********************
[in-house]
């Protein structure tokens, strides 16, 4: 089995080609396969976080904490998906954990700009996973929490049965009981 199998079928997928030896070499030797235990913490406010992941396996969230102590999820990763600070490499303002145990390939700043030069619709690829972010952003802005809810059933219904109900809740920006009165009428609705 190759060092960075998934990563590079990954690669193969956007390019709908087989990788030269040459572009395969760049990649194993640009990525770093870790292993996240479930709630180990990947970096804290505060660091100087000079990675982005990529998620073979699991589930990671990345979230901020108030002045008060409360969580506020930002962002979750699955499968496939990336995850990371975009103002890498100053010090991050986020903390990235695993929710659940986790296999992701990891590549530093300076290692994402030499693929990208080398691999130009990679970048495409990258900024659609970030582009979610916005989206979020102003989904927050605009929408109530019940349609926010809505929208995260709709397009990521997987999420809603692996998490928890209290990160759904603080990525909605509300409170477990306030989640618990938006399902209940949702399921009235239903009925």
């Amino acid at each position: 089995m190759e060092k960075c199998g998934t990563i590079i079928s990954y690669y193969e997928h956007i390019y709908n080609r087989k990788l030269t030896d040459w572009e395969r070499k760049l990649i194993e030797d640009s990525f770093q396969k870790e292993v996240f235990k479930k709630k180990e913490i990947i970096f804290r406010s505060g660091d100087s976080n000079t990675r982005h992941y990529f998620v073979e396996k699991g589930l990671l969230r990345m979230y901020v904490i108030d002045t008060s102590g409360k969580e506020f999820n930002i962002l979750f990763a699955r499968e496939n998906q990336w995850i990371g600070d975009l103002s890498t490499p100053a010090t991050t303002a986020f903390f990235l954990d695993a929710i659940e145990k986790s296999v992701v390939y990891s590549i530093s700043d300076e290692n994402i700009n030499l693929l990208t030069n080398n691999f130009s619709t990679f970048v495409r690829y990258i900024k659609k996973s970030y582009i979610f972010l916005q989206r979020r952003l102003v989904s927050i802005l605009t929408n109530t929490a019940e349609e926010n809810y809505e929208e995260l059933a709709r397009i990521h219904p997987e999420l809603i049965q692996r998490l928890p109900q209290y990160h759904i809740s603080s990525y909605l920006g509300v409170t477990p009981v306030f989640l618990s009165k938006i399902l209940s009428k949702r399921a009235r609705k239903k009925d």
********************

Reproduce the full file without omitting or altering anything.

[in-house]
């Protein structure tokens, strides 16, 4: 089995080609396969976080904490998906954990700009996973929490049965009981 199998079928997928030896070499030797235990913490406010992941396996969230102590999820990763600070490499303002145990390939700043030069619709690829972010952003802005809810059933219904109900809740920006009165009428609705 190759060092960075998934990563590079990954690669193969956007390019709908087989990788030269040459572009395969760049990649194993640009990525770093870790292993996240479930709630180990990947970096804290505060660091100087000079990675982005990529998620073979699991589930990671990345979230901020108030002045008060409360969580506020930002962002979750699955499968496939990336995850990371975009103002890498100053010090991050986020903390990235695993929710659940986790296999992701990891590549530093300076290692994402030499693929990208080398691999130009990679970048495409990258900024659609970030582009979610916005989206979020102003989904927050605009929408109530019940349609926010809505929208995260709709397009990521997987999420809603692996998490928890209290990160759904603080990525909605509300409170477990306030989640618990938006399902209940949702399921009235239903009925």
């Amino acid at each position: 089995m190759e060092k960075c199998g998934t990563i590079i079928s990954y690669y193969e997928h956007i390019y709908n080609r087989k990788l030269t030896d040459w572009e395969r070499k760049l990649i194993e030797d640009s990525f770093q396969k870790e292993v996240f235990k479930k709630k180990e913490i990947i970096f804290r406010s505060g660091d100087s976080n000079t990675r982005h992941y990529f998620v073979e396996k699991g589930l990671l969230r990345m979230y901020v904490i108030d002045t008060s102590g409360k969580e506020f999820n930002i962002l979750f990763a699955r499968e496939n998906q990336w995850i990371g600070d975009l103002s890498t490499p100053a010090t991050t303002a986020f903390f990235l954990d695993a929710i659940e145990k986790s296999v992701v390939y990891s590549i530093s700043d300076e290692n994402i700009n030499l693929l990208t030069n080398n691999f130009s619709t990679f970048v495409r690829y990258i900024k659609k996973s970030y582009i979610f972010l916005q989206r979020r952003l102003v989904s927050i802005l605009t929408n109530t929490a019940e349609e926010n809810y809505e929208e995260l059933a709709r397009i990521h219904p997987e999420l809603i049965q692996r998490l928890p109900q209290y990160h759904i809740s603080s990525y909605l920006g509300v409170t477990p009981v306030f989640l618990s009165k938006i399902l209940s009428k949702r399921a009235r609705k239903k009925d």